Market Fundamentalism and Liberty

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Naomi Klein spoke at the University of
Illinois in late October about a liberation
movement that began in South America
on September 11, 1973. It was a liberation
movement for the international corporation.
The current American economic
crisis is a direct result of this liberation
(deregulation) of corporations. A shocked former
Federal Reserve chairman Alan Greenspan testified to a
congressional committee that he had mistakenly believed
that rational self-interest would preclude the need for
more regulation of the financial sector.
It is sometimes claimed that the failures of the Iraq
occupation indicated a lack of planning. Klein found that
this was not the case, that the plan used was a particularly
severe form of policies routinely applied by the International
Monetary Fund. The Bush administration expected
to create a democratic and economic powerhouse in Iraq
as a result of their policies. Their failure in Iraq was the
inspiration for Klein’s new book, The Shock Doctrine: the
Rise of Disaster Capitalism.
Nobel Laureate economist Milton Friedman believed that
state interference in the economy was the cause of market
underperformance and instability, and that it was dangerous
to political liberty. He was so confident of the connection
between political liberty and a free market that he suspected
that a free market would spontaneously generate political
liberty. He had been teaching these ideas, sometimes referred
to as market fundamentalism, for some years at the University
of Chicago when a unique opportunity presented itself.
The opportunity was the 1973 Chilean coup against
elected President Allende. A group of Chileans trained in
Friedman’s economics had the ear of General Pinochet,
who led the coup. Moving quickly, using what Klein calls
the shock doctrine, they privatized state industries, gave
international corporations a nearly free hand, eliminated
the social safety net, and waited for the spontaneous
appearance of prosperity and liberty. Instead, the economy
sank into deep recession. The measures were so wildly
unpopular that a police state was required to keep them in
place. The general prosperity that is necessary to a stable
democracy did not emerge. Only the newly liberated international
corporations did well. What had gone wrong?
The liberation of corporations was tried over and over
with similar results. It was tried in much of Latin America
and later in parts of the dissolved Soviet Union. Most
recently, it has been tried in the United States, producing a
reverse Robin Hood effect in which the wealthy prosper at
the expense of general prosperity. The police state is not yet
much in evidence in the United States, but the ongoing
expansion and privatization of the security apparatus are
more dangerous to democracy and liberty than to terrorists.
In retrospect, it is clear that the lack of adequate economic
regulation caused the triumph of greed over the
public good. The result was not a free market, but only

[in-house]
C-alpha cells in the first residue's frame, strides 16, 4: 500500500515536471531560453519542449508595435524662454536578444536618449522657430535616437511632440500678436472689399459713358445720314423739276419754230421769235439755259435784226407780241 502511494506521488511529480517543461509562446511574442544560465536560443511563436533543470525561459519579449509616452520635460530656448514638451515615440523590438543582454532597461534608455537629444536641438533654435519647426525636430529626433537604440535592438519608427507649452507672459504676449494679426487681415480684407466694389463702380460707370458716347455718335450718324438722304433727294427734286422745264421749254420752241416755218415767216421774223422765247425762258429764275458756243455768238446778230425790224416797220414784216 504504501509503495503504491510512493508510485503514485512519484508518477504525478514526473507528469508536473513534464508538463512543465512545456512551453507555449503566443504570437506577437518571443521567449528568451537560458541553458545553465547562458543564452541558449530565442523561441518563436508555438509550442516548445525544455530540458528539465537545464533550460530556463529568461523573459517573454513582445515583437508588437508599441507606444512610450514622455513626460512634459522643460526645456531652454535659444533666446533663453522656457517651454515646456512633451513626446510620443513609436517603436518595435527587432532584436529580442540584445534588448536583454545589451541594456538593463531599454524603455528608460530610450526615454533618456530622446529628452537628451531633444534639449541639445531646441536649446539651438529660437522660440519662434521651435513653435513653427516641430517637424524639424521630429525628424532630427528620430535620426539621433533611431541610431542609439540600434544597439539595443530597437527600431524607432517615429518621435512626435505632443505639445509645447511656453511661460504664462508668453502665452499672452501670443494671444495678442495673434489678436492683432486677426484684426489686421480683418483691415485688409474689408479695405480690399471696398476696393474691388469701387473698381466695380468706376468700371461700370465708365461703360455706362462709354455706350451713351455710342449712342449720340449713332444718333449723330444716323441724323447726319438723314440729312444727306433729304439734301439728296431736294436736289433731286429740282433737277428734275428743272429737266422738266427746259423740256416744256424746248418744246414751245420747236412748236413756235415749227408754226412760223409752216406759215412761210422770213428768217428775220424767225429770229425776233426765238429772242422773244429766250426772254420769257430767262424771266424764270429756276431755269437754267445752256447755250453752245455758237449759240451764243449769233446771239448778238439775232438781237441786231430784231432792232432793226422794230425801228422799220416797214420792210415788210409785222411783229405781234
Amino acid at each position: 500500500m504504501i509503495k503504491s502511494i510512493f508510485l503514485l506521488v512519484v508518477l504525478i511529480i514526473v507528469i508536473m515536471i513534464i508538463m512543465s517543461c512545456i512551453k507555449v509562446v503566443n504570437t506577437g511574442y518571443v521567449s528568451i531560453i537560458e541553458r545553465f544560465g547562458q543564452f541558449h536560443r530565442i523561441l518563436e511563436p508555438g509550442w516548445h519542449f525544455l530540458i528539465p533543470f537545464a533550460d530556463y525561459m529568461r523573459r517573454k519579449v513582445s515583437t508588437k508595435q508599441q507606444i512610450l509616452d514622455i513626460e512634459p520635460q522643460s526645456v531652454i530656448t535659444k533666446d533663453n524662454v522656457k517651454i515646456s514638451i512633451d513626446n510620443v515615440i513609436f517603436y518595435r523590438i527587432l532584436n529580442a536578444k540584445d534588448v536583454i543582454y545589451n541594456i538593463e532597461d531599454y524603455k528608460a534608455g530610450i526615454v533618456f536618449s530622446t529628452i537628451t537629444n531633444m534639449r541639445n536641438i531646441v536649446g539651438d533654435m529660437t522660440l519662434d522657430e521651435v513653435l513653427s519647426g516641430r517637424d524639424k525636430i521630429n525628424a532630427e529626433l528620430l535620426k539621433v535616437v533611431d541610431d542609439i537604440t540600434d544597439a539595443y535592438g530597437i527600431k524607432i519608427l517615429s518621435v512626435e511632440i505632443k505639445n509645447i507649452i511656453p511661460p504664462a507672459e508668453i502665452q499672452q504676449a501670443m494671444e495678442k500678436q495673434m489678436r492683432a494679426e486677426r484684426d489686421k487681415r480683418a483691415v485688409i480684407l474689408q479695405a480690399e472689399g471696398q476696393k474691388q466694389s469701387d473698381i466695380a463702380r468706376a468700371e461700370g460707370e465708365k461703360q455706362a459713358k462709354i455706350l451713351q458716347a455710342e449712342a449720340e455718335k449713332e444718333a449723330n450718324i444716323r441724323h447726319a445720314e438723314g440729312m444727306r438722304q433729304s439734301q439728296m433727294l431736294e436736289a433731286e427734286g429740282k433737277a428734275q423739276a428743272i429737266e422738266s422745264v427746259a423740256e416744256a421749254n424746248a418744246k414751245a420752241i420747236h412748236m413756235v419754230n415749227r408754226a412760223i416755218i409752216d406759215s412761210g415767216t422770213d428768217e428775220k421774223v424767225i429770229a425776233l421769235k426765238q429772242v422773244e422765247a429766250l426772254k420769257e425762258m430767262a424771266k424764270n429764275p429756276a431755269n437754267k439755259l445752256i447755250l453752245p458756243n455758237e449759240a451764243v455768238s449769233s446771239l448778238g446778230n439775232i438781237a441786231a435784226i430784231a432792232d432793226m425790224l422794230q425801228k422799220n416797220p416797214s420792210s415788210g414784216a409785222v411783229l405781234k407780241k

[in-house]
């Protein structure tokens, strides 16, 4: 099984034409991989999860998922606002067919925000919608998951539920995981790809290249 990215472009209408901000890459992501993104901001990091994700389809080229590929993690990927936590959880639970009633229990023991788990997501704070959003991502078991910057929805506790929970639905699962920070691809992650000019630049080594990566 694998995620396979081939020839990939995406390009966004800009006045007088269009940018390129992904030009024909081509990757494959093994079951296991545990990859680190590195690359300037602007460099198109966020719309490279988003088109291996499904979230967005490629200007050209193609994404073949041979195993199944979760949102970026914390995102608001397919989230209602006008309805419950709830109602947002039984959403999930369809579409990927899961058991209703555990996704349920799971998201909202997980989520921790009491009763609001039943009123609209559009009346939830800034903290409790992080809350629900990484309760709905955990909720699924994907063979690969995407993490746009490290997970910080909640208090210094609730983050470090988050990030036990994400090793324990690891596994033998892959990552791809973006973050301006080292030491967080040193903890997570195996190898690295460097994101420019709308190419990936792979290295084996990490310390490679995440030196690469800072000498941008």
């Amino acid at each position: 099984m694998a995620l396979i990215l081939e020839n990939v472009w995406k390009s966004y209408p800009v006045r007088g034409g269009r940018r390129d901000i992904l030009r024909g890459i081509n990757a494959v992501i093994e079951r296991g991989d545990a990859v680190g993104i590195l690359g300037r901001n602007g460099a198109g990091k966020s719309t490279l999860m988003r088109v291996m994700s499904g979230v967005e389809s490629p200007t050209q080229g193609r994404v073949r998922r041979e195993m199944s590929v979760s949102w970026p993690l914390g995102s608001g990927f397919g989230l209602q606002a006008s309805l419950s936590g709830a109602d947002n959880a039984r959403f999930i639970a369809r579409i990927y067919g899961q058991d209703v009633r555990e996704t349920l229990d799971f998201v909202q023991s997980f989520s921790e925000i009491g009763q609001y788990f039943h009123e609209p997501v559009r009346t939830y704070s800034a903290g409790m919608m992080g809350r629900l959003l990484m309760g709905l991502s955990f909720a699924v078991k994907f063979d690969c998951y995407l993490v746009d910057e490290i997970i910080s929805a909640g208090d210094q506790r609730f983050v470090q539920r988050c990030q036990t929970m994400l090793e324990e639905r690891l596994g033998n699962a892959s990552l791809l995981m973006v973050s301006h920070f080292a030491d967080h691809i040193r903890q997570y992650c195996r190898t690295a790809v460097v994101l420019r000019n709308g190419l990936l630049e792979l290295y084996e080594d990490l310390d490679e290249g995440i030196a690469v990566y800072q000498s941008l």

free corporations. The notion that some regulation is
needed to preserve a free market may seem counterintuitive.
Media scholar Robert McChesney has demonstrated
that a functional free press did not arise spontaneously in
early America, but was rather partly a result of government
policy that supported it. It is now evident that the same
must be true for a functional free market.
In discussing how to prevent such excesses of greed,
Klein emphasized the importance of a democratic culture
and of not trusting the government. She said that a culture
of democratic activism is essential to the prevention of the
exploitation of disasters to the benefit of the wealthy, as in
the ongoing US financial sector bailout fiasco.
Klein is self-described as from the Left, but her emphasis
on suspicion of the state is something a Libertarian
would heartily endorse. Howard Zinn’s warnings that we
must never forget that the interests of the government are
not the interests of the people come to mind.
Klein gives us reason to hope that there is an emerging
consensus between the democratic Left and democratic
Right. It might resemble the Progressives of a century ago,
who set out to curb the excesses of the Gilded Age, a time
similar to our own. We’ve tried the extremes of complete
state control of the means of production and of corporate
control of the means of production. They have failed
repeatedly in similar ways, producing police states and an
absence of general prosperity.
The balance between the interests of the people as a
whole and the interests of the individual that is enshrined
in the Constitution, if applied to the economy, offers an
alternative that is viable, although an anathema to the fundamentalists
of the Left and Right. Klein warned against
fundamentalisms of all kinds, emphasizing that in our
exploration of good public policy regarding the economy,
a free and open conversation is critical.
This conversation is nowhere more needed than
between the United States and Latin America. The shock
doctrine was visited on Latin America first, and some of
the most interesting resurgences of democratic economic
policy are found there as it recovers from the damage. No
one knows what form or degree of regulation of the economy
is best, or even whether or not there are multiple
forms that work well. But we certainly know that the
extremes do not work.
For more information on Naomi Klein’s publications,
see A recording of her appearance
on Focus 580 on October 30, 2008 is available from the
AM/Focus580 archives at See for information on Robert
McChesney’s work regarding the free press.

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